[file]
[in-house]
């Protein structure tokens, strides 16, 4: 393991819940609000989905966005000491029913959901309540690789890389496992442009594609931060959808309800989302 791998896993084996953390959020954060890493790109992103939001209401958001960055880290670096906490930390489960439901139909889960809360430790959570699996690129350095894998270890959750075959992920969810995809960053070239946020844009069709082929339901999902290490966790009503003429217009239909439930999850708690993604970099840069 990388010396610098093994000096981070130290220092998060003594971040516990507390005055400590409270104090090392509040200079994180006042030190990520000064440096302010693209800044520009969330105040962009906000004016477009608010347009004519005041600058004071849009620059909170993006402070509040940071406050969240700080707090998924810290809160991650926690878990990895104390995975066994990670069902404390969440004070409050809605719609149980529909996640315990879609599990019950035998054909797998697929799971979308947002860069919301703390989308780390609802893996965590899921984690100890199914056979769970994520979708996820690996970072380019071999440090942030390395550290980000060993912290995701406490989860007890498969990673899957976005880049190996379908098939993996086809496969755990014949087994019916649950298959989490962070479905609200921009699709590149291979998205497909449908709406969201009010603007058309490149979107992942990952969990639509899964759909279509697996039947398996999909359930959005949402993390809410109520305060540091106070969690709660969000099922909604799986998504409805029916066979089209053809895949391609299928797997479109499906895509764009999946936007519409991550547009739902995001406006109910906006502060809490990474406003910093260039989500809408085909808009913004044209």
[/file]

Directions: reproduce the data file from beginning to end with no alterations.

[in-house]
């Protein structure tokens, strides 16, 4: 393991819940609000989905966005000491029913959901309540690789890389496992442009594609931060959808309800989302 791998896993084996953390959020954060890493790109992103939001209401958001960055880290670096906490930390489960439901139909889960809360430790959570699996690129350095894998270890959750075959992920969810995809960053070239946020844009069709082929339901999902290490966790009503003429217009239909439930999850708690993604970099840069 990388010396610098093994000096981070130290220092998060003594971040516990507390005055400590409270104090090392509040200079994180006042030190990520000064440096302010693209800044520009969330105040962009906000004016477009608010347009004519005041600058004071849009620059909170993006402070509040940071406050969240700080707090998924810290809160991650926690878990990895104390995975066994990670069902404390969440004070409050809605719609149980529909996640315990879609599990019950035998054909797998697929799971979308947002860069919301703390989308780390609802893996965590899921984690100890199914056979769970994520979708996820690996970072380019071999440090942030390395550290980000060993912290995701406490989860007890498969990673899957976005880049190996379908098939993996086809496969755990014949087994019916649950298959989490962070479905609200921009699709590149291979998205497909449908709406969201009010603007058309490149979107992942990952969990639509899964759909279509697996039947398996999909359930959005949402993390809410109520305060540091106070969690709660969000099922909604799986998504409805029916066979089209053809895949391609299928797997479109499906895509764009999946936007519409991550547009739902995001406006109910906006502060809490990474406003910093260039989500809408085909808009913004044209």